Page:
At the start of the new year oncologists at Cancer Treatment Centers of America® (CTCA) have taken a look back at 2012 to identify the year’s top 10 advancements in the fight against cancer. Every year there are incredible breakthroughs in cancer screening, prevention, research treatments and therapies. While there is still a long way to go to beat cancer, CTCA® is hopeful that these advancements will help to save the lives of the millions of people who are diagnosed with cancer each year.
Jeffrey Chen, MD, radiation oncologist; Robert Wascher, MD, surgical oncologist; and Madappa Kundranda, MD, PhD medical oncologist at CTCA at Western Regional Medical Center worked together to identify and rank the following top 10 cancer breakthroughs for 2012.
1. Personalized Cancer Medicine: An increasing number of groundbreaking “targeted” cancer therapies are available. This new generation of cancer therapies are able to block abnormal genes or proteins that cause cancer cells to grow and spread.
2. The U.S. Food and Drug Administration approves the first breast ultrasound specifically designed for dense breast tissue. Dense breast tissue can increase breast cancer risk, and can make it difficult to identify small breast cancers once they occur (40% of women who undergo screening mammograms have dense breasts).
3. Computerized cognitive training that may be able to improve “chemo brain,” a term that refers to the cognitive problems women suffer during and after cancer treatment. This form of therapy may help to improve memory and mental health. (Clinical study published in Breast Cancer Research and Treatment)
4. Evidence that higher levels of vitamin D may improve survival in patients with breast cancer. (2012 San Antonio Breast Cancer Symposium)
5. Preoperative chemotherapy and radiation therapy double overall survival for esophageal and gastroesophageal junction cancers. Researchers report that preoperative treatment with chemotherapy and radiation therapy resulted in significant benefits: 29% of patients experienced complete remission of their cancer; median overall survival was longer (49 months versus 24 months), and the death rate was 35% lower in patients who underwent preoperative treatment compared with those who had surgery alone. (Clinical study published in The New England Journal of Medicine)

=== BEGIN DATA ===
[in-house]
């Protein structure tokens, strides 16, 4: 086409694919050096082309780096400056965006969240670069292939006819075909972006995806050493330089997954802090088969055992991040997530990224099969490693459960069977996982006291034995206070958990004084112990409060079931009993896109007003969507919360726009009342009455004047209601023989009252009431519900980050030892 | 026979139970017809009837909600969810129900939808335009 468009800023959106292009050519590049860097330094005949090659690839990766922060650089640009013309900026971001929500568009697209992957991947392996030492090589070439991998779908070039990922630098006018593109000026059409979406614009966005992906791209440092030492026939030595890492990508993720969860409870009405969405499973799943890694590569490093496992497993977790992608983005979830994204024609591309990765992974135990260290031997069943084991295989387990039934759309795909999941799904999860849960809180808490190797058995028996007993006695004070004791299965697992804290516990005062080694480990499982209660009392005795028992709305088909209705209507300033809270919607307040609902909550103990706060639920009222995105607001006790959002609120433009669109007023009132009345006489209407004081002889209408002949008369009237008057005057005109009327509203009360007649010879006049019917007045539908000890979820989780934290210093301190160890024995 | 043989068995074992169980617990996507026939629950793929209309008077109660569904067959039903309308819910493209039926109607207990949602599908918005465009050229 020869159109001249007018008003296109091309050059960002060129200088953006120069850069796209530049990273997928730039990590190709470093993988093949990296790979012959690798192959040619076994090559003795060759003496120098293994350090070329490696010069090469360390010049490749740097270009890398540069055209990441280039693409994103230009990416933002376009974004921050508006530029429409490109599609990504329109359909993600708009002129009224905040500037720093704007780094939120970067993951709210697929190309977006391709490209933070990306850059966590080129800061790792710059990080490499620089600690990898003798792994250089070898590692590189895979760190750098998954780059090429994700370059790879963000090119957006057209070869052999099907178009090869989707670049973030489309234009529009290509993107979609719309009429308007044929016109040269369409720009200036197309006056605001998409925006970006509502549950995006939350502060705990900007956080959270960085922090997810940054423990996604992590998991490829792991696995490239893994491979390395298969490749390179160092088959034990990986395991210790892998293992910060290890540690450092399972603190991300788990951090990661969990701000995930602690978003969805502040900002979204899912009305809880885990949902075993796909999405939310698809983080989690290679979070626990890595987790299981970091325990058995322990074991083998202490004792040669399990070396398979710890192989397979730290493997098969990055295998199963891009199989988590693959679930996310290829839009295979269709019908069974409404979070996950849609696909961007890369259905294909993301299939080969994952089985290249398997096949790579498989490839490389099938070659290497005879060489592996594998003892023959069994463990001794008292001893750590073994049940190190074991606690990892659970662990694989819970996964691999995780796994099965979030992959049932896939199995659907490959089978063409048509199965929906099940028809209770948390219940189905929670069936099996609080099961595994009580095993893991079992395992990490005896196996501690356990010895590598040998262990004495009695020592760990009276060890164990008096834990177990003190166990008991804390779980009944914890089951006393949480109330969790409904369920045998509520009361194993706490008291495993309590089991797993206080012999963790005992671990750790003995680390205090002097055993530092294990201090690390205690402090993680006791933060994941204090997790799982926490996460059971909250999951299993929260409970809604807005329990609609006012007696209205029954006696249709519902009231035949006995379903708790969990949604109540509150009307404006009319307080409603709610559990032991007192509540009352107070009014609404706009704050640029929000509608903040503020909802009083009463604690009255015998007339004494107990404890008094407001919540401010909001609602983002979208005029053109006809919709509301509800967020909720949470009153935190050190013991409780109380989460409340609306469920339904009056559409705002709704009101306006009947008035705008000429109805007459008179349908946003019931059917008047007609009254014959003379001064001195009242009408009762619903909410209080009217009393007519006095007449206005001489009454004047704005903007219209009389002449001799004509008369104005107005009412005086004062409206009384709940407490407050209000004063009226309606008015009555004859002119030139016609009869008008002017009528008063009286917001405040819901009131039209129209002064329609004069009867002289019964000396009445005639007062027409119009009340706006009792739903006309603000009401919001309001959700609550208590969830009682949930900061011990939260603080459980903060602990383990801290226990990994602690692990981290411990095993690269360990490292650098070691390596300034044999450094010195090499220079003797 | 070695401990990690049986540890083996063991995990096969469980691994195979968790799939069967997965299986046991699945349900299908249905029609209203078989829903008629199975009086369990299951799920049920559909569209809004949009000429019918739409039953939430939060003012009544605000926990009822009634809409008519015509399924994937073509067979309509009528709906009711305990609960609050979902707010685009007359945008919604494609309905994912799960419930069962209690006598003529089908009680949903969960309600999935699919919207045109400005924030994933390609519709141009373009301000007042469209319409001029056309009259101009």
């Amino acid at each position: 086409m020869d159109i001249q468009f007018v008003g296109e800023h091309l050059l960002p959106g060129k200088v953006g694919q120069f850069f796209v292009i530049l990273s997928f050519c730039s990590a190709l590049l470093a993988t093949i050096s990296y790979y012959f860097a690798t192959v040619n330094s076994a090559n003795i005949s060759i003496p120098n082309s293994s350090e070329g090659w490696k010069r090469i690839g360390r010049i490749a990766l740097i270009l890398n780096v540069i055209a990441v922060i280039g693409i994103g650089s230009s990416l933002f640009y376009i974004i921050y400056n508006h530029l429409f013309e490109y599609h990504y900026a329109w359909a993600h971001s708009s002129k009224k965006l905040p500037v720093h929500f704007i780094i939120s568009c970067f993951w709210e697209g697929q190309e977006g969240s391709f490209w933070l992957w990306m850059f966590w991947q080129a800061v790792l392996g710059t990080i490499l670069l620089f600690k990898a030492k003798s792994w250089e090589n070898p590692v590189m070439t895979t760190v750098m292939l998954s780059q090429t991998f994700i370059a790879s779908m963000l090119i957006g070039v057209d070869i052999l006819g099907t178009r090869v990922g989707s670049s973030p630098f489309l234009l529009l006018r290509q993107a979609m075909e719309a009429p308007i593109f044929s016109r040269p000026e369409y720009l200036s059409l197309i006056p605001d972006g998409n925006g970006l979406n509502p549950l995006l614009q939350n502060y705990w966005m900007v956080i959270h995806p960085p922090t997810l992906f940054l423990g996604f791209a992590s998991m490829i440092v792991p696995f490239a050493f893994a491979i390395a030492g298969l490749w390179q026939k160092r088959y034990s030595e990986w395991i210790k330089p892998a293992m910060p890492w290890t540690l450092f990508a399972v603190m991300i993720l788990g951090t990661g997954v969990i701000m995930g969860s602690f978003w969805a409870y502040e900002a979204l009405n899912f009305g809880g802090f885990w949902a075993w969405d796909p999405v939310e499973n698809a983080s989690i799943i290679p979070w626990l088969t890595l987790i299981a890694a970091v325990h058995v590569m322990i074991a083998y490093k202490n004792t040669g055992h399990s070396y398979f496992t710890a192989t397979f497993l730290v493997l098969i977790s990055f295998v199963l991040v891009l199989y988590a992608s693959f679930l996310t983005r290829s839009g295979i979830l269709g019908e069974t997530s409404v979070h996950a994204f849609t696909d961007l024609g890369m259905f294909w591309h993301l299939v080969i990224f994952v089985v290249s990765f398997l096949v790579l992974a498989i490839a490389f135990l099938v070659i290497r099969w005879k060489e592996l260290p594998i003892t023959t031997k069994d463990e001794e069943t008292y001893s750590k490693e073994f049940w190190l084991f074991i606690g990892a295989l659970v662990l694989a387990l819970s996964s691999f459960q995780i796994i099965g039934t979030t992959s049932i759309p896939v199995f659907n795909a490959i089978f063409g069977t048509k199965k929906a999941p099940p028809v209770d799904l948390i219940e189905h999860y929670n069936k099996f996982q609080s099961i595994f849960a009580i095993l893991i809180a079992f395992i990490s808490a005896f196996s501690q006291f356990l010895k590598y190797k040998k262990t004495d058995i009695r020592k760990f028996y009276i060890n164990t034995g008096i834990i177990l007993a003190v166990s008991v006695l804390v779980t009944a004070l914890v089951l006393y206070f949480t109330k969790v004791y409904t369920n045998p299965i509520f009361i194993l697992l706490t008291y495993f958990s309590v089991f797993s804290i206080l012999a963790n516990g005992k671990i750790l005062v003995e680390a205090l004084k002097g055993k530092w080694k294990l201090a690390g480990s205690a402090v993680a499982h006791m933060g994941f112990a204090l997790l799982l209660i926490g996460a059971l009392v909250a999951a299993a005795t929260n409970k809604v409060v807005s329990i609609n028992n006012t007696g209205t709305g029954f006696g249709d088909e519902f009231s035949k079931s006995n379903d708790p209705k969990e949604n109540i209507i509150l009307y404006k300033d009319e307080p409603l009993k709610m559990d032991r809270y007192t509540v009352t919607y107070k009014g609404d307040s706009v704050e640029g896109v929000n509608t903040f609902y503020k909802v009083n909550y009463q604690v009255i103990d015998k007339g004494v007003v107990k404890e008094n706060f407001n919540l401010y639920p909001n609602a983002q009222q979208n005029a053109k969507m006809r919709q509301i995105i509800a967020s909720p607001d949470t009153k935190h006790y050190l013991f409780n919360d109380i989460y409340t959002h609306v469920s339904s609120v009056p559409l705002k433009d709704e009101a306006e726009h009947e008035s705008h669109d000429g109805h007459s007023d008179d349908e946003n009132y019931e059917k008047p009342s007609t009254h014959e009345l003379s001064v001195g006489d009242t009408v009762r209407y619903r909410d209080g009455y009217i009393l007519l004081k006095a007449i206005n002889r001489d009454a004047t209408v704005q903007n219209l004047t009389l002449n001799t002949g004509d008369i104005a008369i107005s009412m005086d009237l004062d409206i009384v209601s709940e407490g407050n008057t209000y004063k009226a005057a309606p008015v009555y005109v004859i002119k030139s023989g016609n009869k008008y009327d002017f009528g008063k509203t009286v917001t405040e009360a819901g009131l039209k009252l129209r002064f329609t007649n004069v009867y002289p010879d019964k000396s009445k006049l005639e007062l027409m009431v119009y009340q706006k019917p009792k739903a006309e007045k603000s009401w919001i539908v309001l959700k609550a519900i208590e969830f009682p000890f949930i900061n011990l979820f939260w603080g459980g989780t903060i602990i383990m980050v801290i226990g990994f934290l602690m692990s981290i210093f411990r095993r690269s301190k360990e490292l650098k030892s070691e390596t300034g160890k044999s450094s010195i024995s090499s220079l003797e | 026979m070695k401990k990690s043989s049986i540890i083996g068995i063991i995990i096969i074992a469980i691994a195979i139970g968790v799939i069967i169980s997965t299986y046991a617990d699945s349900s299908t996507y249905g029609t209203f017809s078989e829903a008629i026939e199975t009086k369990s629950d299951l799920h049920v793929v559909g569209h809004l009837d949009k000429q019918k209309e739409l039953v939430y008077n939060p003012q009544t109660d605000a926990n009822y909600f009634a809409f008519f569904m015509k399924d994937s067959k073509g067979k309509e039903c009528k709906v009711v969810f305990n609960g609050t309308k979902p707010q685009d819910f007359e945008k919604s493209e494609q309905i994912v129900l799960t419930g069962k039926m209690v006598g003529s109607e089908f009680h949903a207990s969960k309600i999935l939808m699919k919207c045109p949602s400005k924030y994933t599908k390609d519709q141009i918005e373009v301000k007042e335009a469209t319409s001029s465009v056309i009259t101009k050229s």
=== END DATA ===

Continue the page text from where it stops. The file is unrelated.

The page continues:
6. The identification of four distinct genetic types of breast cancer, which could accelerate the search for better treatments for each of these subtypes of breast cancer, instead of the “one size fits all” approach to cancer treatment. (Research from the Cancer Genome Atlas, part of the National Institutes of Health)
7. A new vaccine has been tested for advanced kidney cancer, and early results suggest that this vaccine may increase survival. (Developed by Dr. Howard Kaufman, formerly at Columbia University and now at Mount Sinai University)
8. Two new cancer drugs, ziv-aflibercept (Zaltrap) and regorafenib (Stivarga), were approved by the U.S. Food and Drug Administration for the treatment of patients with metastatic colorectal cancer. These new “targeted” cancer drugs offer patients with advanced colorectal cancer important new treatment options.
9. A new “smart bra” has shown to be more than 90% accurate at detecting breast abnormalities using sensors to detect small changes in breast tissue temperature over time, based upon preliminary research data. In three clinical trials involving a total of 650 women, the bra was able to detect the presence of breast tumors as many as six years before conventional breast imaging would have. (Developed and being tested by Nevada company, First Warning Systems. At this time, this device is not yet approved for sale in the United States, and additional research will need to be carried out before the findings of preliminary studies can be validated.)
10. The Baylor College of Medicine, Australian Pancreatic Center Genome Initiative, and the Ontario Institute for Cancer Research Pancreatic Cancer Genome Study recently carried out detailed genetic studies on 99 pancreatic cancer tumors, and identified almost 2,000 specific gene mutations associated with this deadly form of cancer. This detailed genetic information may lead to important new discoveries related to both the prevention and treatment of pancreatic cancer.
About Cancer Treatment Centers of America
Cancer Treatment Centers of America, Inc. (CTCA) is a national network of hospitals focusing on complex and advanced stage cancer. CTCA offers a comprehensive, fully integrated approach to cancer treatment and serves patients from all 50 states at facilities located in Atlanta, Chicago, Philadelphia, Phoenix and Tulsa. Known for delivering the Mother Standard® of care and Patient Empowerment Medicine®, CTCA provides patients with information about cancer and their treatment options so they can control their treatment decisions. For more information about CTCA, go to www.cancercenter.com a href="http://www.cancercenter.com/>">http://www.cancercenter.com/> .